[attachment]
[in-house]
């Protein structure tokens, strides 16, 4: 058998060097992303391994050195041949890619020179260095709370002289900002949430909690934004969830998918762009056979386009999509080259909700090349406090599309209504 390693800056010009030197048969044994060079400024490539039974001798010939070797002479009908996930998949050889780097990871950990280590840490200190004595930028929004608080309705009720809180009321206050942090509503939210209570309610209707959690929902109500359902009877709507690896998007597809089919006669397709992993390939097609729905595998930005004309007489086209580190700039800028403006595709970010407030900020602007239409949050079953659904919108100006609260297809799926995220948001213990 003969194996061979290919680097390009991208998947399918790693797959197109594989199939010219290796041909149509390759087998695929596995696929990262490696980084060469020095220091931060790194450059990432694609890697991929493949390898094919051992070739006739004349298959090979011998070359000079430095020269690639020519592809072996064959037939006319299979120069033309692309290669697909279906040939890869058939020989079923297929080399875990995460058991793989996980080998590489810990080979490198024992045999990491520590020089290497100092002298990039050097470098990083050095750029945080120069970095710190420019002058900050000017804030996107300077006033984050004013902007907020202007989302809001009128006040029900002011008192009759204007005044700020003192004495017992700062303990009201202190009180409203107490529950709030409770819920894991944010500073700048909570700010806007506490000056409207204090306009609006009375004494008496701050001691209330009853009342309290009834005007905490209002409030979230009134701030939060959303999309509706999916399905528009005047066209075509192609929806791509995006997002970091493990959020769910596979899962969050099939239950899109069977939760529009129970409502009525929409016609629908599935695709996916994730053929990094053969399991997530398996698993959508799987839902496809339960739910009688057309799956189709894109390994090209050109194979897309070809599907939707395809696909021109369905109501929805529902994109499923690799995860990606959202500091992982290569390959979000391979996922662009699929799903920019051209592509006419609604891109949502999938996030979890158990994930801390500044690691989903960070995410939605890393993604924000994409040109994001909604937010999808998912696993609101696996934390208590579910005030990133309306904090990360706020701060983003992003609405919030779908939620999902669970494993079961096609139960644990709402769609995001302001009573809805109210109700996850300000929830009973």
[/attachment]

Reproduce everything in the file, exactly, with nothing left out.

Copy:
[in-house]
């Protein structure tokens, strides 16, 4: 058998060097992303391994050195041949890619020179260095709370002289900002949430909690934004969830998918762009056979386009999509080259909700090349406090599309209504 390693800056010009030197048969044994060079400024490539039974001798010939070797002479009908996930998949050889780097990871950990280590840490200190004595930028929004608080309705009720809180009321206050942090509503939210209570309610209707959690929902109500359902009877709507690896998007597809089919006669397709992993390939097609729905595998930005004309007489086209580190700039800028403006595709970010407030900020602007239409949050079953659904919108100006609260297809799926995220948001213990 003969194996061979290919680097390009991208998947399918790693797959197109594989199939010219290796041909149509390759087998695929596995696929990262490696980084060469020095220091931060790194450059990432694609890697991929493949390898094919051992070739006739004349298959090979011998070359000079430095020269690639020519592809072996064959037939006319299979120069033309692309290669697909279906040939890869058939020989079923297929080399875990995460058991793989996980080998590489810990080979490198024992045999990491520590020089290497100092002298990039050097470098990083050095750029945080120069970095710190420019002058900050000017804030996107300077006033984050004013902007907020202007989302809001009128006040029900002011008192009759204007005044700020003192004495017992700062303990009201202190009180409203107490529950709030409770819920894991944010500073700048909570700010806007506490000056409207204090306009609006009375004494008496701050001691209330009853009342309290009834005007905490209002409030979230009134701030939060959303999309509706999916399905528009005047066209075509192609929806791509995006997002970091493990959020769910596979899962969050099939239950899109069977939760529009129970409502009525929409016609629908599935695709996916994730053929990094053969399991997530398996698993959508799987839902496809339960739910009688057309799956189709894109390994090209050109194979897309070809599907939707395809696909021109369905109501929805529902994109499923690799995860990606959202500091992982290569390959979000391979996922662009699929799903920019051209592509006419609604891109949502999938996030979890158990994930801390500044690691989903960070995410939605890393993604924000994409040109994001909604937010999808998912696993609101696996934390208590579910005030990133309306904090990360706020701060983003992003609405919030779908939620999902669970494993079961096609139960644990709402769609995001302001009573809805109210109700996850300000929830009973």